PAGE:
Two rights groups have given the French government two months to halt weapons sales to Saudi Arabia and the United Arab Emirates or face legal action, adding to pressure on President Emmanuel Macron to scale back support of a Riyadh-led offensive in Yemen.
The action comes as some European states, notably Germany, have curtailed ties with the Saudi-led military coalition due to concerns over its role in Yemen’s civil war. France, Britain and the United States have not followed suit.
France, the world’s third-biggest arms exporter, counts Saudi Arabia and the UAE among its biggest purchasers, and France’s biggest defense firms, including Dassault and Thales, have major contracts in the Gulf.
Droit Solidarite, a legal NGO, and Aser, which specializes in armament issues, argue that France is violating national and international law by selling arms that are being used in the conflict in Yemen.
The United Nations and rights groups accuse the coalition of targeting civilians, which amounts to a war crime. The coalition denies this.
“France is not respecting its international commitments,” Aser’s president, Benoit Muracciole, told Reuters.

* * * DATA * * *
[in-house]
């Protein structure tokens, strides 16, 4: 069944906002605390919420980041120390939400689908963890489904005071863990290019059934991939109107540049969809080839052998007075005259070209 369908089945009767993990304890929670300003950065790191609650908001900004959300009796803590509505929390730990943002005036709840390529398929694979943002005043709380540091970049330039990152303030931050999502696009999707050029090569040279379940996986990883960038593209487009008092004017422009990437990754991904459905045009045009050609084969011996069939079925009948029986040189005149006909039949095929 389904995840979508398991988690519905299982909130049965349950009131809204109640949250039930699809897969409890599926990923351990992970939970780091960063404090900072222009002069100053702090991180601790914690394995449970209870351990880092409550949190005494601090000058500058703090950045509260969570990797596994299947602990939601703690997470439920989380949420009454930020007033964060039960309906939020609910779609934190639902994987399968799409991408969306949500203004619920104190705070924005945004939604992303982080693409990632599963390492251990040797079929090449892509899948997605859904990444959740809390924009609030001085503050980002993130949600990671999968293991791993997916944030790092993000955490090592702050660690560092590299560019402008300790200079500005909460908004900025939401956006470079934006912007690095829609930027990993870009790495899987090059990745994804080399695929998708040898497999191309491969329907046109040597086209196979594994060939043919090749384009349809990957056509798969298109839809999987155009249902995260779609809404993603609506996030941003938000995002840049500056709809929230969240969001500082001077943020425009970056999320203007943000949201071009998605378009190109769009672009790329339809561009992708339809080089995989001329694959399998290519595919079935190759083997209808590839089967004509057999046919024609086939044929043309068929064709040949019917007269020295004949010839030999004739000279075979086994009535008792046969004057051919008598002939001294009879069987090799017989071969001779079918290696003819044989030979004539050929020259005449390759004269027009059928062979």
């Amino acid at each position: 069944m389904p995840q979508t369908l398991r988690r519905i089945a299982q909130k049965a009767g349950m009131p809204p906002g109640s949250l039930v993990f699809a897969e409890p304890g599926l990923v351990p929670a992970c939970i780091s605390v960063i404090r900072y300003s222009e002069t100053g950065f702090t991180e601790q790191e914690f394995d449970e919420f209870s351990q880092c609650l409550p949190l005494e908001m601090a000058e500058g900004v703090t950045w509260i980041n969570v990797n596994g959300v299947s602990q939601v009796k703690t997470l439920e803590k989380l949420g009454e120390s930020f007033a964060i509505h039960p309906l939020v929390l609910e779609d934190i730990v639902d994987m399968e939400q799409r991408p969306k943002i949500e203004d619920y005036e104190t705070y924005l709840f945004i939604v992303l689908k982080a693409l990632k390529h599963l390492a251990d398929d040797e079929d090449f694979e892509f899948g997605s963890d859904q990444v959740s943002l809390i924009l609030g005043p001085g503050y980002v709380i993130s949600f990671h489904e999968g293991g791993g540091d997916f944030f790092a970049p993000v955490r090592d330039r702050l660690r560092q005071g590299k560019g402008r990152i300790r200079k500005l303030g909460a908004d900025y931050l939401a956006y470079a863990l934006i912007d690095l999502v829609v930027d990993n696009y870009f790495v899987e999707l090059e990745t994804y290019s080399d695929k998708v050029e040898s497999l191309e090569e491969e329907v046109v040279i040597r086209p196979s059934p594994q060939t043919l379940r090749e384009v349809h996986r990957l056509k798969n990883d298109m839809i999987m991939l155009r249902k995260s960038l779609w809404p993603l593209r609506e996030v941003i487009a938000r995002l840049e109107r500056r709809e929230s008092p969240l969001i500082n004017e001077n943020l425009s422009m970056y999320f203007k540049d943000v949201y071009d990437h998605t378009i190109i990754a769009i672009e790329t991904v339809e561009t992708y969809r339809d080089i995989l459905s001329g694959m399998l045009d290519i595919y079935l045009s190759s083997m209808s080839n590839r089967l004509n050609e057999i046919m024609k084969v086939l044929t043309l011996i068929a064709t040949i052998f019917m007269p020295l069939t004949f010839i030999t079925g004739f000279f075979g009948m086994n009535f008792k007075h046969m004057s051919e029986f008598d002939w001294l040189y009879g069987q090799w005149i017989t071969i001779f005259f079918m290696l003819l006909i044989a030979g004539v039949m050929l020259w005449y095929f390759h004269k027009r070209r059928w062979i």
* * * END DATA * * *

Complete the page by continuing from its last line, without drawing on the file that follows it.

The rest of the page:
Lawyers acting for the two NGOs sent a letter to the office of Prime Minister Edouard Phillipe demanding the export licenses to be suspended.
If the French government does not meet their deadline, Aser and Droit Solidarite will take their case to the Conseil d’Etat, France’s highest legal authority.
“We will go to the Council of State from May 1 if there is an explicit or implicit refusal of the government to respond,” he said.
The Saudi-led coalition is fighting on the side of an internationally recognized Yemeni government against the Iran-aligned Houthi group.
Since the war began in 2015, more than 10,000 people have been killed, at least three million others displaced and Yemen has been plunged into a multi-fronted humanitarian disaster.
In recent years, Riyadh has bought French tanks, armored vehicles, munitions and artillery, while the UAE purchased fighter jets.
Amnesty International and French rights group ACAT published a legal report on Monday warning France and its weapons suppliers faced potential legal risks over their dealings with Saudi Arabia and the UAE.
Unlike many if its allies, French export licensing procedures have no parliamentary checks or balances. They are approved through a committee headed by the prime minister that includes the foreign, defense and economy ministries.
Details of licenses are not public and once approved are rarely reviewed.
“Arms sales in France are governed by very strict procedures of state control,” the prime minister’s office said. It confirmed receipt of the letter.
In 2016, licenses potentially worth 45 billion euros ($55.45 billion) to the two countries were approved with deliveries worth about 2 billion euros.
“French military equipment exports are totally controlled by the state,” a Dassault spokesman said. Thales declined to comment.